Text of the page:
A common intervention to promote self-care is patient self-care education programs [24, 25]. Such programs aim not only to encourage patients to monitor symptoms, take medication, and adhere to behavioral guidelines, but also to empower patients to make decisions about when further care is needed and to engage them as active partners with healthcare providers in managing their care [26, 27]. Self-care educational interventions have been shown to increase CHF patients’ adherence to self-care recommendations, reduce hospital readmissions, and improve CHF patient’s functional status and quality of life [28,29,30]. Heart failure patients who attend educational sessions have been shown to have lower morbidity and mortality risk than those who did not [31]. Sex, moderate to severe comorbidity, depression, and self-care confidence are significantly associated with patients’ adherence to adopting these “self-care” recommendations [13, 27, 32].

The potential for self-care interventions to reduce hospital readmission is especially significant in strained health systems such as Ethiopia’s that are struggling to address both highly prevalent communicable diseases and growing rates of non-communicable diseases. The cost-effectiveness of having patients strictly adhere to hospital-or home-based self-care management programs is well-established in the scientific literature [33]. Overall, the epidemiological transition in low-income countries away from infectious diseases, towards chronic diseases that require lifelong therapy, requires policymakers to emphasize self-care management systems for chronic diseases [34, 35].

Although CHF self-management health education is a well-established intervention in high-income countries, relatively few rigorous studies of such educational programs have been conducted in sub-Saharan Africa. Therefore, this cluster randomized control trial (RCT) aims to investigate the effectiveness of an educational intervention aimed at improving self-care adherence among patients with chronic heart failure in a low-income, peri-urban setting. The finding of this study will lay the groundwork for expanding such programs in the study area and nationally.

Methods

Study area and period

The study was conducted from November 1, 2018, to November 1, 2019, in two public referral hospitals located in the Amhara region of Ethiopia: Debre Markos Referral Hospital and Felege Hiwot Referral Hospital. The hospitals are based in two of the region’s urban centers, but the patient populations are primarily rural agricultural workers and homemakers from the surrounding countryside. Approximately 20,000 patients are admitted to these facilities each year, where they are served by 576 healthcare providers (including 316 nurses, 140 midwives, and 112 physicians). Both hospitals have chronic follow-up clinics attended by more than 3,000 CHF patients annually.

Study design and eligibility

We used a two-arm, parallel, clustered-randomized control trial to assess a self-care educational intervention's effectiveness on patient self-care adherence scores. All adult patients with a diagnosis of CHF (diagnosed either by imaging or by New York Heart Association (NYHA) functional Class I–IV) [36, 37] who were also conscious and literate were eligible for recruitment. Patients with end-stage heart failure and those transferred from other hospitals were excluded from the study.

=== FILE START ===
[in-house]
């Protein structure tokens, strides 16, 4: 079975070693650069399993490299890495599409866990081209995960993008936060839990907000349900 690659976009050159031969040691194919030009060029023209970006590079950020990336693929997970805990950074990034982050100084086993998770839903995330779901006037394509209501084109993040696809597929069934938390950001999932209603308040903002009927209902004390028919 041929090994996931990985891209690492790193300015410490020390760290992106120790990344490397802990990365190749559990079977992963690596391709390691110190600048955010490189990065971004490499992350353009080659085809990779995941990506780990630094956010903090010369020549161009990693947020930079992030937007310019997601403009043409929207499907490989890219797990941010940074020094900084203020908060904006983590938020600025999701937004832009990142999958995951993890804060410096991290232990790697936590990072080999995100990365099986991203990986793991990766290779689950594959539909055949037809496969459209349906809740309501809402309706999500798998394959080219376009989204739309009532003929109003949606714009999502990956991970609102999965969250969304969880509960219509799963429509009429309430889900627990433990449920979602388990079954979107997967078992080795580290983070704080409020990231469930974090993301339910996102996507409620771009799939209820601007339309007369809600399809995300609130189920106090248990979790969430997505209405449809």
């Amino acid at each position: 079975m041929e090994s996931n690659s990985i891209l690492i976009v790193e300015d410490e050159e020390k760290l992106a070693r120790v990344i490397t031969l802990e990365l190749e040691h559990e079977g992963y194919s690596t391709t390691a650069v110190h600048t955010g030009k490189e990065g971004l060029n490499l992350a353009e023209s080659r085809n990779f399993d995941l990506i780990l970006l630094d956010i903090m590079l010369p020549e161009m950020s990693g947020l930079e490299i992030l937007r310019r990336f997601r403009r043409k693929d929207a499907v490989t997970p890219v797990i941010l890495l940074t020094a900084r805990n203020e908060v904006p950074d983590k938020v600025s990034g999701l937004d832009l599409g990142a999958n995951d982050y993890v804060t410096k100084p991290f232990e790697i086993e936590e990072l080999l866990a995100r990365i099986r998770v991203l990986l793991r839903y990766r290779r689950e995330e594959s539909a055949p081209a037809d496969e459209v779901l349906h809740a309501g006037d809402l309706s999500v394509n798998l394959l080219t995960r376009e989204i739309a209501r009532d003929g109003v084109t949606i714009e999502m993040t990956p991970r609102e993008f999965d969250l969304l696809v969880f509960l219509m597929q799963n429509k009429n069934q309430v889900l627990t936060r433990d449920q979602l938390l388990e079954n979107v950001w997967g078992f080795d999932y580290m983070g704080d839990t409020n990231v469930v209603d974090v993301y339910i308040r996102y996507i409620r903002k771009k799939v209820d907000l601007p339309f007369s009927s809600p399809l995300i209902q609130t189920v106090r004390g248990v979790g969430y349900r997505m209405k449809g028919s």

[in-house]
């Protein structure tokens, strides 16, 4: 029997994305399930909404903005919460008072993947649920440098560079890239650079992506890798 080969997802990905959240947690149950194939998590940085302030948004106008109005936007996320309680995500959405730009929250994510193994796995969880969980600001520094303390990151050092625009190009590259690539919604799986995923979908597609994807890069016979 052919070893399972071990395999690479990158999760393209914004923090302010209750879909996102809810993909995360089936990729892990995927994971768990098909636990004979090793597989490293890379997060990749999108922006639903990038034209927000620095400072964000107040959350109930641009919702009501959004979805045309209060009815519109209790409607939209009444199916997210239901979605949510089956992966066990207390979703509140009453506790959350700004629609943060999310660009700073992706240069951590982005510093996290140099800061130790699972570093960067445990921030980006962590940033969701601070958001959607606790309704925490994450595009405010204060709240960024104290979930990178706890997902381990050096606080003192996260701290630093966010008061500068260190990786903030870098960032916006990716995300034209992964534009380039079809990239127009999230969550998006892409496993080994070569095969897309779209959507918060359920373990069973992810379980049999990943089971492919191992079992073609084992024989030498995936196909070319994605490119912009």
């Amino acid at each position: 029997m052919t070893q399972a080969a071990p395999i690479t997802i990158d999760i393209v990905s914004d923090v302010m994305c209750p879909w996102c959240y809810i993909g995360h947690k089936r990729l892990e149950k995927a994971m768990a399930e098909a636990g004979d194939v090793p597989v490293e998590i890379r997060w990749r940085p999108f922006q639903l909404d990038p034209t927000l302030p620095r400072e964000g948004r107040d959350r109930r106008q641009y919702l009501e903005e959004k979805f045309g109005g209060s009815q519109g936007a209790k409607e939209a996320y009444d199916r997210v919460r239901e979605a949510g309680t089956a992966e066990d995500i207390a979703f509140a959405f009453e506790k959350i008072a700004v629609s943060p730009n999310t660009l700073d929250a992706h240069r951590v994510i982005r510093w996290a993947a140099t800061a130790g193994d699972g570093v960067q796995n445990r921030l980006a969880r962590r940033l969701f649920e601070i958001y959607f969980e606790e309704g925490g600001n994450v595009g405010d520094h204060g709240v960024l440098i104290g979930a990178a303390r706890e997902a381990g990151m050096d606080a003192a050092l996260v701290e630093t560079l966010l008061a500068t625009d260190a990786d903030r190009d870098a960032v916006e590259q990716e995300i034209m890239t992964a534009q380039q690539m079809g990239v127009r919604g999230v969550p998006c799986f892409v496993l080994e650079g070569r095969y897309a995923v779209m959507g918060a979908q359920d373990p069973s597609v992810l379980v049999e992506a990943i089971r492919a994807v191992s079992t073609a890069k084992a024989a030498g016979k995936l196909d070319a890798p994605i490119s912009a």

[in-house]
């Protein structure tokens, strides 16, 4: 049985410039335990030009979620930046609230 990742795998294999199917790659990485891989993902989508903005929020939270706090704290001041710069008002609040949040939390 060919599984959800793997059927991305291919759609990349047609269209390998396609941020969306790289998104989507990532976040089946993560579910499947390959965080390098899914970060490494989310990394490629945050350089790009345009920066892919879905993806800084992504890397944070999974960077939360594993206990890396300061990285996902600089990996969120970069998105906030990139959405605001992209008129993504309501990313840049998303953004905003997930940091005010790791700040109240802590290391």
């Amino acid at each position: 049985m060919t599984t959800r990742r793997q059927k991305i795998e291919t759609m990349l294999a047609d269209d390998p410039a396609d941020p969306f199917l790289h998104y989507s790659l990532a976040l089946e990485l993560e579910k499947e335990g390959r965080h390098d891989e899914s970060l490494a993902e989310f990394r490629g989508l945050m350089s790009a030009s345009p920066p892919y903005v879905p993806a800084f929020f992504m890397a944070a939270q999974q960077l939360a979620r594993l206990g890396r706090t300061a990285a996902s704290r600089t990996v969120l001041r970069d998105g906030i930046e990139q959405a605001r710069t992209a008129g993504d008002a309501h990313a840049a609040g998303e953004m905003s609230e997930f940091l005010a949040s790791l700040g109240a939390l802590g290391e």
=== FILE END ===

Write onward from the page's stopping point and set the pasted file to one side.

Sample size determination

We calculated our sample size using the following assumptions, which were based on the findings of a similar Taiwanese study that compared the difference between two mean scores [28]: a 95% confidence interval (2-sided); 80% power; a sample size ratio of 1 between control and treatment group, and an expected mean and standard deviation of 65.5 ± 12.2 for the control group and 72.5 ± 11.31 for the treatment group. Based on these assumptions, the sample size required per group was 45. However, because our study randomizes an intervention over facility clusters rather than individual participants, the sample size was adjusted using an intra-cluster correlation coefficient to calculate a design effect. We selected an intraculster correlation coefficient of (ρ) = 0.035 from a study of such coefficients in cardiovascular disease prevention and management in primary care settings [38], and assumed a cluster size of 2. Using the following formula for calculating a design effect, (DE) of 1 + ρ(m − 1), where “m” is the number of subjects in a cluster, we found a design effect of 2.54; a required sample size of 114 patients for each study arm (45*2.54); and final total sample size of 228 patients.

Randomization of the intervention

We used a cluster randomization strategy to minimize the risk of information contamination. Using a coin flip, Debre Markos Referral Hospital was randomly selected to be the intervention facility, and Felge Hiwot Referral Hospital was selected to be the control facility. Within each facility, patients were selected for inclusion using a simple random sampling technique. We created numbered, ordered lists of all CHF patient identification codes (IDs) at each facility, with the number 1 for the first patient ID, 2 for the second, and so forth. We then created a computer-generated list of random numbers. Patients whose numbered place on the patient ID list corresponded to a number on the random number list were selected to participate in the study.

Recruitment

Patients were recruited either in person, immediately after receiving treatment at the follow-up clinic, or by phone, using the phone numbers provided on medical records. We obtained written informed consent from all patients before enrollment.